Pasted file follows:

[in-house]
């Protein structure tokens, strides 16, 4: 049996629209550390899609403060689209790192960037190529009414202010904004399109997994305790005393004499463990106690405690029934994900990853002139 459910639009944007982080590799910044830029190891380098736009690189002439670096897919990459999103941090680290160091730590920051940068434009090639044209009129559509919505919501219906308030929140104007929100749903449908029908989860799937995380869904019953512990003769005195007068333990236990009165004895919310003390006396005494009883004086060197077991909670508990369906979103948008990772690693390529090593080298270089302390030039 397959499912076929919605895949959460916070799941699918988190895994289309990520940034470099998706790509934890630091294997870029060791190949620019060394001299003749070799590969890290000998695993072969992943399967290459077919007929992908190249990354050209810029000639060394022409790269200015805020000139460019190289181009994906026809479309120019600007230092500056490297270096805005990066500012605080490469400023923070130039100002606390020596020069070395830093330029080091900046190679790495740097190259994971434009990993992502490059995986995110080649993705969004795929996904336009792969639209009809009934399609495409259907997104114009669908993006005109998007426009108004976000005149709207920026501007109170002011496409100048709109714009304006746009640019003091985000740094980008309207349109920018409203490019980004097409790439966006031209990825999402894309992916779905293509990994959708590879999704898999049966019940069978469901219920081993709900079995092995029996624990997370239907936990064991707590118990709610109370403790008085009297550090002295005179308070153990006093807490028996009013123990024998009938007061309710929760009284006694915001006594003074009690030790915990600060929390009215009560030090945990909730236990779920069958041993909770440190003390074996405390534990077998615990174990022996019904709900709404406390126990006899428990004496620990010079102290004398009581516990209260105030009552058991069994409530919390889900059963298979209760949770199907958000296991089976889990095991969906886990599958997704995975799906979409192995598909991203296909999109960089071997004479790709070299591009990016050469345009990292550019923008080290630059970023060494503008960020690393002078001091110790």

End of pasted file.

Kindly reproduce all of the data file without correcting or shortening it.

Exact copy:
[in-house]
């Protein structure tokens, strides 16, 4: 049996629209550390899609403060689209790192960037190529009414202010904004399109997994305790005393004499463990106690405690029934994900990853002139 459910639009944007982080590799910044830029190891380098736009690189002439670096897919990459999103941090680290160091730590920051940068434009090639044209009129559509919505919501219906308030929140104007929100749903449908029908989860799937995380869904019953512990003769005195007068333990236990009165004895919310003390006396005494009883004086060197077991909670508990369906979103948008990772690693390529090593080298270089302390030039 397959499912076929919605895949959460916070799941699918988190895994289309990520940034470099998706790509934890630091294997870029060791190949620019060394001299003749070799590969890290000998695993072969992943399967290459077919007929992908190249990354050209810029000639060394022409790269200015805020000139460019190289181009994906026809479309120019600007230092500056490297270096805005990066500012605080490469400023923070130039100002606390020596020069070395830093330029080091900046190679790495740097190259994971434009990993992502490059995986995110080649993705969004795929996904336009792969639209009809009934399609495409259907997104114009669908993006005109998007426009108004976000005149709207920026501007109170002011496409100048709109714009304006746009640019003091985000740094980008309207349109920018409203490019980004097409790439966006031209990825999402894309992916779905293509990994959708590879999704898999049966019940069978469901219920081993709900079995092995029996624990997370239907936990064991707590118990709610109370403790008085009297550090002295005179308070153990006093807490028996009013123990024998009938007061309710929760009284006694915001006594003074009690030790915990600060929390009215009560030090945990909730236990779920069958041993909770440190003390074996405390534990077998615990174990022996019904709900709404406390126990006899428990004496620990010079102290004398009581516990209260105030009552058991069994409530919390889900059963298979209760949770199907958000296991089976889990095991969906886990599958997704995975799906979409192995598909991203296909999109960089071997004479790709070299591009990016050469345009990292550019923008080290630059970023060494503008960020690393002078001091110790």